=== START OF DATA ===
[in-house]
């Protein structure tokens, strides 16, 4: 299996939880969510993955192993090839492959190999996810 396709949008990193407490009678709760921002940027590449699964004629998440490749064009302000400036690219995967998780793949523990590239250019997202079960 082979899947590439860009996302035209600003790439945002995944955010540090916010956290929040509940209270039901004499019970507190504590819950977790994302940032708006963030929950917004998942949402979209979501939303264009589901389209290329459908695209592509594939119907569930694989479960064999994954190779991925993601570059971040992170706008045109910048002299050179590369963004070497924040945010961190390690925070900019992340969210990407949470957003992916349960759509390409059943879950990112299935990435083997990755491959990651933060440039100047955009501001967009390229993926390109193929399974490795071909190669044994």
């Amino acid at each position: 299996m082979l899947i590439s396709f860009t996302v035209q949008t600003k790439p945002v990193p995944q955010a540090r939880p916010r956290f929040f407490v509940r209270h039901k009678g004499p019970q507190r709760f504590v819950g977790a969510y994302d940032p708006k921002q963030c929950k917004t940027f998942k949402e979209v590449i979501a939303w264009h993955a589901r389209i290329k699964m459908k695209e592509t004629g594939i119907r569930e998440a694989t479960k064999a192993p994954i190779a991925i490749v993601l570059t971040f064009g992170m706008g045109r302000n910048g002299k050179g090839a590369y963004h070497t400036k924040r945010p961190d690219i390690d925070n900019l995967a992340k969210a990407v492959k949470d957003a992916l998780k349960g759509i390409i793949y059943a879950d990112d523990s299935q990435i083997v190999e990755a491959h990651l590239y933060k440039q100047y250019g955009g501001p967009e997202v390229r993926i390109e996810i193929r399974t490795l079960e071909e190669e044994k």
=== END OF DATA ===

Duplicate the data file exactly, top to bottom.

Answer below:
[in-house]
């Protein structure tokens, strides 16, 4: 299996939880969510993955192993090839492959190999996810 396709949008990193407490009678709760921002940027590449699964004629998440490749064009302000400036690219995967998780793949523990590239250019997202079960 082979899947590439860009996302035209600003790439945002995944955010540090916010956290929040509940209270039901004499019970507190504590819950977790994302940032708006963030929950917004998942949402979209979501939303264009589901389209290329459908695209592509594939119907569930694989479960064999994954190779991925993601570059971040992170706008045109910048002299050179590369963004070497924040945010961190390690925070900019992340969210990407949470957003992916349960759509390409059943879950990112299935990435083997990755491959990651933060440039100047955009501001967009390229993926390109193929399974490795071909190669044994």
């Amino acid at each position: 299996m082979l899947i590439s396709f860009t996302v035209q949008t600003k790439p945002v990193p995944q955010a540090r939880p916010r956290f929040f407490v509940r209270h039901k009678g004499p019970q507190r709760f504590v819950g977790a969510y994302d940032p708006k921002q963030c929950k917004t940027f998942k949402e979209v590449i979501a939303w264009h993955a589901r389209i290329k699964m459908k695209e592509t004629g594939i119907r569930e998440a694989t479960k064999a192993p994954i190779a991925i490749v993601l570059t971040f064009g992170m706008g045109r302000n910048g002299k050179g090839a590369y963004h070497t400036k924040r945010p961190d690219i390690d925070n900019l995967a992340k969210a990407v492959k949470d957003a992916l998780k349960g759509i390409i793949y059943a879950d990112d523990s299935q990435i083997v190999e990755a491959h990651l590239y933060k440039q100047y250019g955009g501001p967009e997202v390229r993926i390109e996810i193929r399974t490795l079960e071909e190669e044994k």